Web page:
The Coronavirus and The Salvadoran Maras: Two Sides of The Coin
In El Salvador, gangs have agreed to force the population to comply with the quarantine imposed by the President, Nayib Bukele.
The small Central American country of El Salvador was the first to close its borders in an attempt to contain the arrival of COVID-19 in its territory. Faced with the impossibility of containing the advance of the virus, President Nayib Bukele imposed a 30-day quarantine, beginning on 21 March.
The quarantine, as has happened everywhere, has had other effects in addition to containing the epidemic.
In a country with a high level of informality in the economy and without a strong social security service, it has happened that vulnerable parts of the population have no way of accessing the 300-colon subsidy promised by the Government and consequently have to go out to seek their daily sustenance.
Another unexpected effect of the quarantine, in the country with the highest murder rate per 100,000 inhabitants in the world, was that two days passed without any violent deaths being reported. This record is the result of two factors: the lower population movement in general and the real fear that the gangs have of the disease.
As a reaffirmation of their power and mechanism to guarantee the fulfillment of the quarantine, three enemy gangs coordinated, according to the Salvadoran media El Faro, to warn the populations of the areas they control to stay at home under penalty of death or being beaten up. The other point the gangs have agreed to is to stop charging extortion or change the terms and deadlines by which they charge.
"It's a decision of Barrio, the whole gang, it's general. All the corredores and palabreros (local leaders) already know it. In some places the measures are already being applied, some of the cuerudos (stubborn people) already had to be hit," declared an MS-13 emissary to El Faro.
This case, like that of the militias that imposed a curfew on Rio de Janeiro's favelas, shows, on the one hand, that organized crime has greater control over the population than the state and, on the other, that the gangs have understood that the only mechanism they have to reduce their own vulnerability to the epidemic is quarantine.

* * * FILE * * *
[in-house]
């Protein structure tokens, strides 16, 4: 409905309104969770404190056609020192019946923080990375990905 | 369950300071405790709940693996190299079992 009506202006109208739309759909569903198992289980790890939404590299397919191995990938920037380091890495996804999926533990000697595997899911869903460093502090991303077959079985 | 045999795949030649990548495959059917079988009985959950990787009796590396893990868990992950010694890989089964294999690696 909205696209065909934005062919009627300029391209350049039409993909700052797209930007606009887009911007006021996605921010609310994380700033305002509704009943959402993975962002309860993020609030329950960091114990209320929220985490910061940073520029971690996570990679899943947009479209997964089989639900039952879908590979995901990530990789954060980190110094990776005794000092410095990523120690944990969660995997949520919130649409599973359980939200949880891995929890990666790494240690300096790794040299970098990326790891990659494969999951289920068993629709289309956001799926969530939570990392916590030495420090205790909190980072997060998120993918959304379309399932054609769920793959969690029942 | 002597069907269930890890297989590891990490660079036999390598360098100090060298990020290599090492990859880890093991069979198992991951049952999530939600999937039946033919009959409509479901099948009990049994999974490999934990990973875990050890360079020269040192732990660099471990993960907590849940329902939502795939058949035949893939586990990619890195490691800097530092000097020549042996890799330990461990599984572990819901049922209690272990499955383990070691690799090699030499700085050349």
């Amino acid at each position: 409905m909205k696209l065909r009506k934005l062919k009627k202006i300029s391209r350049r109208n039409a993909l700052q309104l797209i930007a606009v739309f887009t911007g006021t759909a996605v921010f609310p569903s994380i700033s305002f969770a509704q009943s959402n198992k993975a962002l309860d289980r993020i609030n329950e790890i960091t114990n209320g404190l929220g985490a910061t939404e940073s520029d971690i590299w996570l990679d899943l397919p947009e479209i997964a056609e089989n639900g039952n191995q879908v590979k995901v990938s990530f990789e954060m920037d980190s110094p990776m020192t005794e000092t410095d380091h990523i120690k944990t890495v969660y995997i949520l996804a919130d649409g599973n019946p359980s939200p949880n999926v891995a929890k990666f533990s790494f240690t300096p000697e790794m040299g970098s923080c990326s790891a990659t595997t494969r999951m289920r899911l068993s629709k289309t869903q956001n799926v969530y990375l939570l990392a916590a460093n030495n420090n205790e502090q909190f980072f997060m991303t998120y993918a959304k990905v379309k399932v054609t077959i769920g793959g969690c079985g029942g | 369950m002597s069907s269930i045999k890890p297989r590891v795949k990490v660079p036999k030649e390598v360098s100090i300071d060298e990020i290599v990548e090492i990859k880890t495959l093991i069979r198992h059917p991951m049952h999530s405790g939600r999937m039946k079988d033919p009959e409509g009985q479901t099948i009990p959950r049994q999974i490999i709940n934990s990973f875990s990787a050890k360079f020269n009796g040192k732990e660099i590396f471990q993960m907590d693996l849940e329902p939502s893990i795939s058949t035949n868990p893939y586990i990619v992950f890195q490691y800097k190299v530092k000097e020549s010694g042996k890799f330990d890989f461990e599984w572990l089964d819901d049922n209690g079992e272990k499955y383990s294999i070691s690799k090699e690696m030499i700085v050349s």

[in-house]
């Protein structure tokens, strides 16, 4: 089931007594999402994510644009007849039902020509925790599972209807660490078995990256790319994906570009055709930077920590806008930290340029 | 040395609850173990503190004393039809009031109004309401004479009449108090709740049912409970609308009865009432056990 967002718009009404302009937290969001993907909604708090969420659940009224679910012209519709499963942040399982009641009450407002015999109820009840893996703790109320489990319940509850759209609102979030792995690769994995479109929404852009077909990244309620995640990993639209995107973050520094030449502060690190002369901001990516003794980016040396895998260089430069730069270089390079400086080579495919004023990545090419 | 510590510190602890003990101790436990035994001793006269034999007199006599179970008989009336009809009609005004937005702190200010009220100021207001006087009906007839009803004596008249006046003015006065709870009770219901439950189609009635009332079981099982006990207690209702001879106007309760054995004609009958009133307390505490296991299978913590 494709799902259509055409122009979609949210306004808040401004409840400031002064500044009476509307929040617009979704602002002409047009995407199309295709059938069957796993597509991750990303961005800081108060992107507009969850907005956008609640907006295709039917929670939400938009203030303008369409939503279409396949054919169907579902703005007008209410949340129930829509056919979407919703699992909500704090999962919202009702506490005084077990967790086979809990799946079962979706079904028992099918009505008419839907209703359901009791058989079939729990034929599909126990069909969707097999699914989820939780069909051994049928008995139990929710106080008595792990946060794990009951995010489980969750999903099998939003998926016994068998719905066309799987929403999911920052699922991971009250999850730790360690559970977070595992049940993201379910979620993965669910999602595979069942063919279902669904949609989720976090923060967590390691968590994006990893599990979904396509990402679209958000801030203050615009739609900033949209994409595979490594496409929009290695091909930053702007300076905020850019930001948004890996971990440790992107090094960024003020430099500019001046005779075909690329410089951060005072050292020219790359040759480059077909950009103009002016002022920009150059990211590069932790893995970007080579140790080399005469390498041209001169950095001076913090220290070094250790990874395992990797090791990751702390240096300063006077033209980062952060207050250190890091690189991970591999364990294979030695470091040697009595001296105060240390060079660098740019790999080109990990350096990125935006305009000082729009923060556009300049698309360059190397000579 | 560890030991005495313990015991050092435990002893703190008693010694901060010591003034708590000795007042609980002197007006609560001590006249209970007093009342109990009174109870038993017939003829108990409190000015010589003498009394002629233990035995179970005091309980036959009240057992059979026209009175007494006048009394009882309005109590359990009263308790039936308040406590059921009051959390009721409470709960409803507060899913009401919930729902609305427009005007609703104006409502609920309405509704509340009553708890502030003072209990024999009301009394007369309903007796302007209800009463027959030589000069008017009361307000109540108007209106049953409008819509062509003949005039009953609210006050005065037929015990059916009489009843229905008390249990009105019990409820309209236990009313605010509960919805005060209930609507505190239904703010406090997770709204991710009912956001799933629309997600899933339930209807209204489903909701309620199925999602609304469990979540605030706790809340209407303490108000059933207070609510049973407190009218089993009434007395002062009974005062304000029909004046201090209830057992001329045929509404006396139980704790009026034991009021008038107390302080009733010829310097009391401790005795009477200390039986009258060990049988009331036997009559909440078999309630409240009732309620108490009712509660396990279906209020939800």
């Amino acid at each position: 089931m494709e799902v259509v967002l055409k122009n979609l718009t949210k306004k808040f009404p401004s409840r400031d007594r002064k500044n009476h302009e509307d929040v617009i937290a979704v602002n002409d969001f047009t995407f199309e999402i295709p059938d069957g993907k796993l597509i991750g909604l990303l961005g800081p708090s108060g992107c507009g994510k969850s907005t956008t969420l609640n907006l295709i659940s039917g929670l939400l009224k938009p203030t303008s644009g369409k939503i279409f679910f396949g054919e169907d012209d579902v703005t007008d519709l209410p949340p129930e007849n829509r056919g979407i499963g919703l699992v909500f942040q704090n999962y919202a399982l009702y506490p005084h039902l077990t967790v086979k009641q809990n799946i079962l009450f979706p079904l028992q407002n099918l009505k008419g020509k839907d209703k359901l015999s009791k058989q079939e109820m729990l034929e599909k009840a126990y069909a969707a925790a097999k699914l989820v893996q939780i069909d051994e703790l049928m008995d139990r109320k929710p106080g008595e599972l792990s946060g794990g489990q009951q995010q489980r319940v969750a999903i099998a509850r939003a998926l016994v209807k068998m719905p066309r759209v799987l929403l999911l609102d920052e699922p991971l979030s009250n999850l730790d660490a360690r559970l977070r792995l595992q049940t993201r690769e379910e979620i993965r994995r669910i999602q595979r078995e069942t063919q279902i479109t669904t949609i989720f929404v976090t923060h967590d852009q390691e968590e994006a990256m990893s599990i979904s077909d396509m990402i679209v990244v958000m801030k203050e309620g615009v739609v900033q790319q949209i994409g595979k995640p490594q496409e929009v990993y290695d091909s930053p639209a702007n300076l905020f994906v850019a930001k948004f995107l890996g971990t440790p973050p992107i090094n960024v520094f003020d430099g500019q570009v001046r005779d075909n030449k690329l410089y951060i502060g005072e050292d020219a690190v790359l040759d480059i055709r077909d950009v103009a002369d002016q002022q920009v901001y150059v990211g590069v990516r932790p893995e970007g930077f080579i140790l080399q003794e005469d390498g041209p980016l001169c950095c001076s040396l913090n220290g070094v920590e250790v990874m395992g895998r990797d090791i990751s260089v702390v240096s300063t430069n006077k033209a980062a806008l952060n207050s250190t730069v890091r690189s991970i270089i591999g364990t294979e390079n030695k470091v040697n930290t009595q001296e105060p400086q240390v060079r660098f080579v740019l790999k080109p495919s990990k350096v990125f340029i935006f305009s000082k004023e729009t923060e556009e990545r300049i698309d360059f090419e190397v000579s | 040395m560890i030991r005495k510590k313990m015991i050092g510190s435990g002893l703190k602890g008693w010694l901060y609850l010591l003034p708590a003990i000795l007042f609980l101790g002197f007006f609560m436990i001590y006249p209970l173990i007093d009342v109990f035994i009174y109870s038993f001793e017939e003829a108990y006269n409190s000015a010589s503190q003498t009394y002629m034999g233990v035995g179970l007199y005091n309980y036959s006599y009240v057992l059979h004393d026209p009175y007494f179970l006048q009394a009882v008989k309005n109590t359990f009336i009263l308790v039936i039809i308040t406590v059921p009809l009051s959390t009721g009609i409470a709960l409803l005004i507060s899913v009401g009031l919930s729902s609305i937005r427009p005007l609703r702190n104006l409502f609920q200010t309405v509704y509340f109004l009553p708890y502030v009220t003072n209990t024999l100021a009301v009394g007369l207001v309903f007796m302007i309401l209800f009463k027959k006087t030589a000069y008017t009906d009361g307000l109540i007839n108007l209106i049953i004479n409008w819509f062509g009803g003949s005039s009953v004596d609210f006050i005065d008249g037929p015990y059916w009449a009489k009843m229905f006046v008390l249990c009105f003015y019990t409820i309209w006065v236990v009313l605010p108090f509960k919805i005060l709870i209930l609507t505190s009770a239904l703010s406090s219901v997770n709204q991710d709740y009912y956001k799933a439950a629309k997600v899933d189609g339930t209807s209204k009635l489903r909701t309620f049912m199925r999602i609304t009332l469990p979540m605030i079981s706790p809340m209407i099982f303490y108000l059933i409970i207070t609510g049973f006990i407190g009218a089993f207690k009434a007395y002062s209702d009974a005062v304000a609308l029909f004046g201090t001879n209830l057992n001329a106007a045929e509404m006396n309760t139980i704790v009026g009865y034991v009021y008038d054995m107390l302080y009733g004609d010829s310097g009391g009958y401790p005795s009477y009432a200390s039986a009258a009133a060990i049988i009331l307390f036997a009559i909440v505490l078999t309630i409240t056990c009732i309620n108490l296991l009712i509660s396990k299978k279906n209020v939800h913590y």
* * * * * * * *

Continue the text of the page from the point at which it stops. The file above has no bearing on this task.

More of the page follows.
The gangs are concerned about three aspects of COVID-19 which make them more vulnerable, according to El Faro: the first is that the more people who fail to comply with the quarantine, the more likely it is that non-militarized neighbourhoods will receive a strong police or army presence.
The second point is an effort by the gangs to prevent an outbreak of the virus in Salvadoran prisons, where many of their members are held and with whom they continue to have ties of loyalty, despite their captivity.
The third is that it is clear to the gang members that if Salvadoran doctors have to choose who to assign a ventilator to in the Intensive Care Unit and have to choose between a marero (full of the characteristic tattoos) and any other citizen, it is likely that they will decide for the other person, even if the clinical picture indicates that the marero would have a better chance of survival.
COVID-19 is an absolutely democratic disease, it infects everyone equally, but the conditions that make one or another person able to face it depend on many factors, some of which are not obvious, such as the fear that a marero feels in front of something that he cannot even see.